Megyn Kelly: The Bully Slayer

what you learn about being fearless,
da ncing at wor k ,
embracing a second act, cutting pizza with scissors
and overcoming criticism and self-doubt when you spend several
days in the foxhole with cable news’s brightest star,
megyn kelly

What you learn about being fearless, dancing at work, embracing a second act, cutting pizza with scissors and overcoming criticism and self-doubt when you spend several days in the foxhole with cable news’s brightest star, Megyn Kelly.

Allison Glock
Megyn Kelly
Photograph: PETER HAPAK

Backstage, in her tiny makeshift dressing room, a few hours before the Republican debate in Iowa, Megyn Kelly is sitting calmly in a chair while her hair is teased to Phyllis Diller heights. She chats with her makeup artist, a stack of predebate paperwork resting loosely in her lap, her phone, screen facing down, on top. Over the past 24 hours, the Fox journalist has become the biggest news story in the country, since Donald Trump blamed her alleged bias for keeping him from attending the Fox-hosted debate. In response, Kelly, 45, has done her level best to stay focused and avoid going online to read Twitter comments, though she confesses she did check her account once or twice, an admission that makes her whole team groan.

“I know, I know!” Kelly says, grimacing and bunching her narrow shoulders around her ears. “Bus exhaust—it’s not healthy,” she adds, dismissing the negative commentary and social media in general. (Unlike most public personalities, she refuses to do Instagram. “It’s like, ‘Look at me! Look at me again! Here I am, sucking everything in.’ Seriously, I find it so vain.”)

As anchor of her eponymous show The Kelly File, she is not only Fox’s Head Blonde in Charge (and second-highest ratings getter in cable news) but also the only journalist at the organization with the stones to call out her guests when they dip into absurdity or outright lunacy. Never more so than with Trump at the first Republican debate in August 2015, when she confronted him about his habit of referring to women as “fat pigs, dogs, slobs and disgusting animals,” then refused to laugh along when he joked that he only meant Rosie O’Donnell.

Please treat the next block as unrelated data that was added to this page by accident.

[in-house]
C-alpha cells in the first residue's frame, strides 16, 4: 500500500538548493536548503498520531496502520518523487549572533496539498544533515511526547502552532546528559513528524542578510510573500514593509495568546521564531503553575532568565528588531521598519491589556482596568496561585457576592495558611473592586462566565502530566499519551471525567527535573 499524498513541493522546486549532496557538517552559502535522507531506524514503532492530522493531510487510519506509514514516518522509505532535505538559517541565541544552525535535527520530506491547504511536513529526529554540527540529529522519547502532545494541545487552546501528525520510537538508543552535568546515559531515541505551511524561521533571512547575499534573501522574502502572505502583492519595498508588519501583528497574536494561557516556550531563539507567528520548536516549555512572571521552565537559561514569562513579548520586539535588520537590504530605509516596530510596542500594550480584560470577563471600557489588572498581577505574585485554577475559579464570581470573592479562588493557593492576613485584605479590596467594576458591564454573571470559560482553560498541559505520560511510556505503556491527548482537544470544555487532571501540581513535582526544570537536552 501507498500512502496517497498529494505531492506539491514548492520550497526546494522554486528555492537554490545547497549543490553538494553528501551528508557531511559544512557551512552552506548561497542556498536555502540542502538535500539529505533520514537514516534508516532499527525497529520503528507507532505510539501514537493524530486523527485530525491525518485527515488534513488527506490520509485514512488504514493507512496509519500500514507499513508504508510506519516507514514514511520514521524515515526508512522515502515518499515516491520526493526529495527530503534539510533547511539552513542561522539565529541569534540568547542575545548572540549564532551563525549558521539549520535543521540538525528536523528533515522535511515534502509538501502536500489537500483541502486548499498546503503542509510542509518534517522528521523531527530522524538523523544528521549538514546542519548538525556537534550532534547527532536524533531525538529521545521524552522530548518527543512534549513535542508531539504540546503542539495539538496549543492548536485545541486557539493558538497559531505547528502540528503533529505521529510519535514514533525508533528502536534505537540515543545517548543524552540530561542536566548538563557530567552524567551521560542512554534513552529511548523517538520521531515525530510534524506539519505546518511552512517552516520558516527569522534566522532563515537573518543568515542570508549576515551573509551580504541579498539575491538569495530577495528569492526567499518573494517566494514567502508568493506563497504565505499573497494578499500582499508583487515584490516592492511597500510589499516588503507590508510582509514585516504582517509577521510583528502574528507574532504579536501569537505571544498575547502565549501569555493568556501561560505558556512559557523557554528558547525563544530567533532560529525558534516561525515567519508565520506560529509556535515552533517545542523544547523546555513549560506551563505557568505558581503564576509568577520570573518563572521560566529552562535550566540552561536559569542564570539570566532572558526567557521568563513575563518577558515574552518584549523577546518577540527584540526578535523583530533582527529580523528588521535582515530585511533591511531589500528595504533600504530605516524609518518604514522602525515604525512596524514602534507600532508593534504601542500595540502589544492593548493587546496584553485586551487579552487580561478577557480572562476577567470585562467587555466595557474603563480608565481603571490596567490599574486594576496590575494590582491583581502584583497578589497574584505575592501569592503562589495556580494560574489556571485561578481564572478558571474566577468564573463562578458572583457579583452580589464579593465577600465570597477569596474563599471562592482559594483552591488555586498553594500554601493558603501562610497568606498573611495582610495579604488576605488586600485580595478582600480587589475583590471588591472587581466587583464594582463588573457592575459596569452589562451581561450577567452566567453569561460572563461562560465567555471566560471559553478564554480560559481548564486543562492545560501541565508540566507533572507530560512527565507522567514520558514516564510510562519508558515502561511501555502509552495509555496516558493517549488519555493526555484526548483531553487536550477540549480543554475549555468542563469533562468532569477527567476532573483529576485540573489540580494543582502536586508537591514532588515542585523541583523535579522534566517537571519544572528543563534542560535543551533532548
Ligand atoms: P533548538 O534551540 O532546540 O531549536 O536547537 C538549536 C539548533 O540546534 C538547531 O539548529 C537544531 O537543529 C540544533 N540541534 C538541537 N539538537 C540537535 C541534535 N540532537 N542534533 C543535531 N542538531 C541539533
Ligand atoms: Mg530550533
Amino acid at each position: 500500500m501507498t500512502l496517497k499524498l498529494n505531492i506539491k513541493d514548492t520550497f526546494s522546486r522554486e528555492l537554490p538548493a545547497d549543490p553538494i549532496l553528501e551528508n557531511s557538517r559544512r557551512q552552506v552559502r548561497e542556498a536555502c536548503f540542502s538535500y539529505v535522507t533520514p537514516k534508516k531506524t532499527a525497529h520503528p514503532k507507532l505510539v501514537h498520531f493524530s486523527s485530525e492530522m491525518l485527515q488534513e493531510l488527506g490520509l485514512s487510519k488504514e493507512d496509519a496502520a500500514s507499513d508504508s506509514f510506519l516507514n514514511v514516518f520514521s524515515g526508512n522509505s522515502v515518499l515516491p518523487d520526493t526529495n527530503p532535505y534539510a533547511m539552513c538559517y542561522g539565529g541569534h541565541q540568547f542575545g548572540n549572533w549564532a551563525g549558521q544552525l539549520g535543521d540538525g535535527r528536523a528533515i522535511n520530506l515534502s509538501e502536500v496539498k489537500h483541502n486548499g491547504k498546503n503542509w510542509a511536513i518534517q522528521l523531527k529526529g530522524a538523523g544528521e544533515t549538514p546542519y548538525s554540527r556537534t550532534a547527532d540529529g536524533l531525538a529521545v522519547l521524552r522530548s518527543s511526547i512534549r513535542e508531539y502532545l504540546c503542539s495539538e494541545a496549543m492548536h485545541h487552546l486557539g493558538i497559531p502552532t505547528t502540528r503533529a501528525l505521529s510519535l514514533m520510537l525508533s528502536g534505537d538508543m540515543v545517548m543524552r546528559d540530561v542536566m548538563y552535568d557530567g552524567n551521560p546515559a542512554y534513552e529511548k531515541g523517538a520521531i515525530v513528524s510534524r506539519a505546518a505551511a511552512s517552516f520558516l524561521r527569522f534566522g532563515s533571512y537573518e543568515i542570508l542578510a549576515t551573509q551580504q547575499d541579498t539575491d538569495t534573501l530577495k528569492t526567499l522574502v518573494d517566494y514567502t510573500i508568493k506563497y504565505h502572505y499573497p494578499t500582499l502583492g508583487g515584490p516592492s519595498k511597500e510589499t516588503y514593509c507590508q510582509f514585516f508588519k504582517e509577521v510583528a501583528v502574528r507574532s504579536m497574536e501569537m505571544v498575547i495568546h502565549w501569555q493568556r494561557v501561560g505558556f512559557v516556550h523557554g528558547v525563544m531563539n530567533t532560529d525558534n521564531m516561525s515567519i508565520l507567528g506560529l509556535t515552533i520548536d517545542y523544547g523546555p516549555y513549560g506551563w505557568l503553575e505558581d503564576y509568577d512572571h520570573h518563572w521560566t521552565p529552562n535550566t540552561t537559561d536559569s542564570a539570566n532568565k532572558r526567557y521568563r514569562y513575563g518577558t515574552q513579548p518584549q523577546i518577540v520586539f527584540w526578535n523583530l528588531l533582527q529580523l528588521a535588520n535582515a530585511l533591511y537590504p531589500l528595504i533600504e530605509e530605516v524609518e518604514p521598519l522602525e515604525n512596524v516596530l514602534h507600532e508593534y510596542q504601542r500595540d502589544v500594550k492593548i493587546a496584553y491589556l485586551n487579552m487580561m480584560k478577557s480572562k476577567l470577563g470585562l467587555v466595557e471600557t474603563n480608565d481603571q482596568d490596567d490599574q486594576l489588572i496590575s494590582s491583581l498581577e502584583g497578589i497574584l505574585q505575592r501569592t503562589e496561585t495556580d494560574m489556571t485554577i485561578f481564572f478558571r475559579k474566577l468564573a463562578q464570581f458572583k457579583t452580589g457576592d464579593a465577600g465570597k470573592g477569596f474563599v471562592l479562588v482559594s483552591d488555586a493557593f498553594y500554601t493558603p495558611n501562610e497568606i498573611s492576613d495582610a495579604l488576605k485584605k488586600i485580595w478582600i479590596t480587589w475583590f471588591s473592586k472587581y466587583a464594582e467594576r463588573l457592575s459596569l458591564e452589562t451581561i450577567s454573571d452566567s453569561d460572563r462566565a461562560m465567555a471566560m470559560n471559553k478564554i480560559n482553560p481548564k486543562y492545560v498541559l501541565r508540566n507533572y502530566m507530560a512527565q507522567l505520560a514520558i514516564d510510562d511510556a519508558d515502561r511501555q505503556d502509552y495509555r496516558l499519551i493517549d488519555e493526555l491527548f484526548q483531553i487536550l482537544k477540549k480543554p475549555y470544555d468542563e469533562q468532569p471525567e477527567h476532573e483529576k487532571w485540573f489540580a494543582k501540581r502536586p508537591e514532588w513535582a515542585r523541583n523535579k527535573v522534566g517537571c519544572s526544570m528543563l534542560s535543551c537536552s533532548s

For Trump, the not laughing along may have been the real crime. Kelly is a woman he can’t process. She resembles the female archetype he typically favors—classically beautiful, thin, styled, sexy, sharp, not so far off from his series of wives or his daughter Ivanka. Yet Kelly does not play by traditional rules. In fact, she doesn’t play at all. Kelly is not about ingratiation. Or being cowed. Which is why, even after being threatened and pilloried online by Trump and his supporters for months—beginning with his intimating that an “angry” Kelly must have had her period and quickly descending into incendiary name calling, doctored photos and worse—Kelly has held firm, kept cool and never wavered in her intention to “ask him hard questions, just like I would ask of any candidate.”

Nor has she flinched now that she’s found herself at the center of a political maelstrom, with Trump packing up his indignation to sashay away, in effect elevating her from debate moderator to dragon slayer of sorts, the only person to date who has intimidated Trump enough to send him running.

“I think it is safe to say Donald has lost Doug’s vote,” Kelly jokes, referring to her husband, novelist Doug Brunt, with whom she has three children: sons Thatcher, age two, and Yates, age six, and daughter Yardley, age five. Kelly confides she’s received a ton of support from unexpected places, as well as from more predictable sources, such as her friend Dr. Phil McGraw, who urged her in a note to “enjoy the ride.” Relaying this, she squints her eyes.

“I’ve been thinking about that Margaret Thatcher quote where she said something like, ‘I love when they attack me personally because it means they don’t have a political argument left.’ ”Kelly absently refastens the smock that has fallen off her back. She holds a beat, glances around the crowded room, then tilts her head so her eyelashes can be glued in place. 

To read our full interview, pick up our April issue, on sale March 22.

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